Indiana, Maryland seek to turn corner in Big Ten matchup
(AP Photo/Darron Cummings)
By DAVID GINSBURG
AP Sports Writer
COLLEGE PARK, Md. (AP) The similarities between Indiana and Maryland extend beyond each team's lone Big Ten victory, a rout of Rutgers.
Relying on youth in their quest to build a winning program, Indiana coach Tom Allen and Terrapins first-year coach Michael Locksley understand that much work must be done before their teams can compete with the big boys in one of the nation's strongest football conferences.
For now, the objective is to win enough games to earn a bowl bid while providing all those freshmen and sophomores the experience they'll need to develop into major contributors.
The process continues Saturday, when the Hoosiers (4-2, 1-2) and Terrapins (3-3, 1-2) clash in a matchup of teams in the bottom quadrant of the Big Ten East.
"We have a goal here of what we want to accomplish with this program and where we want to take this program, and it's a step-by-step process of getting there," Allen said. "Next step is, obviously, got one Saturday."
Coming off a 35-0 win over Rutgers, the Hoosiers bring a roster filled with 53 freshmen, 27 sophomores and only 13 seniors to College Park. Indiana lost its only true road game of the season, at Michigan State, and has dropped four straight on the road overall. The Hosiers are 2-8 in conference away games during Allen's three seasons.
"We're still a young enough team that the struggle is the consistency," Allen said.
Both the Hoosiers and Terps have experienced blowout wins and lopsided defeats.
Indiana beat Eastern Illinois 52-0 on Sept. 7, then absorbed a 51-10 lashing by Ohio State the following week. Maryland won its first two games by a combined 122 points but has since lost to Penn State 59-0 and last week 40-14 at Purdue.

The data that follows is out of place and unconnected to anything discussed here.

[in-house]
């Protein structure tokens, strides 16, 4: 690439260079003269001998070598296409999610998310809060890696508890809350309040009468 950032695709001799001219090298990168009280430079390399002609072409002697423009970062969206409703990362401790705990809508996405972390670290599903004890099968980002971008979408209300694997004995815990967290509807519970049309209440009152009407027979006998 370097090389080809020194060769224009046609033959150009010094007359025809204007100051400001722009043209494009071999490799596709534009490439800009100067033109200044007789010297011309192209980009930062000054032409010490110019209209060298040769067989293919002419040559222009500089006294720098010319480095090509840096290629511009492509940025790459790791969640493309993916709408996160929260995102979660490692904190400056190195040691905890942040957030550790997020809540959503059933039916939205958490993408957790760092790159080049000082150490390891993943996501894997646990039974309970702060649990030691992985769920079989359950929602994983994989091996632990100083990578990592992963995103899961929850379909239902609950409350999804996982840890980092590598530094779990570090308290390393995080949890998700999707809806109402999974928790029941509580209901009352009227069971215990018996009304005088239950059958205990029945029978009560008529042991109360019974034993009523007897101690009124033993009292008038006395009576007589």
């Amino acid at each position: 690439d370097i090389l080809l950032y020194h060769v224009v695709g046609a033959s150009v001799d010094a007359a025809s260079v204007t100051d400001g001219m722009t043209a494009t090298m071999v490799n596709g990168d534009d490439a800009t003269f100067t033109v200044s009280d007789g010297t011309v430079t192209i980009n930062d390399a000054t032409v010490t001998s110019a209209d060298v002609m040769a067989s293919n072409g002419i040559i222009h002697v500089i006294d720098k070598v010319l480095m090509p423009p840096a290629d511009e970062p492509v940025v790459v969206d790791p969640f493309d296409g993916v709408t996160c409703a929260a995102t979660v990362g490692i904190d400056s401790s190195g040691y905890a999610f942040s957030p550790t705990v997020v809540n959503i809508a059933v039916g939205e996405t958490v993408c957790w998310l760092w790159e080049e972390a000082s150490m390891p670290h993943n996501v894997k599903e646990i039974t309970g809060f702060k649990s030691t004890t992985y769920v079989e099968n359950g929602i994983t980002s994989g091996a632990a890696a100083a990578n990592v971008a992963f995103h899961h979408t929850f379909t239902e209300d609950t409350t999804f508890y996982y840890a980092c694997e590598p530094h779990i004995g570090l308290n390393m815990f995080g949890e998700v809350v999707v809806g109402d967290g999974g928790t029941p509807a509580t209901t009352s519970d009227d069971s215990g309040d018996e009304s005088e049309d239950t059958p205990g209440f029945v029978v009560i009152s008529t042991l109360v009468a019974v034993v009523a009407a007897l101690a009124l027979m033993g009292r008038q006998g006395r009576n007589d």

"Our Achilles heel is just getting the consistency out of our team and all of our players," Locksley said. "It's up to us as coaches and myself as the leader to find a way to get the consistency where we want it to be."
Some other things to know about the Indiana-Maryland matchup:
OFF THE GROUND
Playing Rutgers last week helped the Hoosiers finally get their running game off the ground.
And after Purdue logged a season-high 127 yards rushing against the Terrapins, Allen hopes that Stevie Scott's 12-carry, 165-yard performance could be just what Indiana needs to build some momentum for the second half of the season.
"It's a grit piece, a stay the course piece, and perseverance and doing the right things over and over and over again," Allen said. "That's the same thing I said to Stevie - just keep doing what you're doing."
Maryland's strength on offense is its running game, but Anthony McFarland Jr. and Javon Leake have been bothered by injuries. Earlier this season, running back Lorenzo Harrison and Jake Funk were lost for the season.
McFarland hasn't been able to practice for weeks because of a high ankle sprain, and last week he gained only four yards on four carries.
"Some of the swelling is out," Locksley said. "We'll see how he feels on Saturday."
The catalyst for Indiana's offense this season has been receiver Whop Philyor.
He leads the Hoosiers with 41 receptions for 553 yards, nearly double the totals of the next closest receiver in those categories. The 5-foot-11 junior is coming off a huge game against the Scarlet Knights, registering 10 catches for 182 yards in a performance that had Indiana fans chanting his name.
The Hoosiers need just two more wins to become bowl eligible, but they've been down this path before.
After starting 3-2 in 2017 and 4-1 last year, Indiana came up one win short of earning bowl bids. It could happen again.
The remaining schedule sends the Hoosiers to Nebraska, No. 7 Penn State and rival Purdue with only two more home games - Northwestern and No. 16 Michigan.
Maryland, similarly, lost its last four games last year when needing only one win to become bowl eligible. The Terps still must face Ohio State, Michigan State and Minnesota on the road.
AP Sports Writer Michael Marot in Indiana contributed to this story.
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Updated October 18, 2019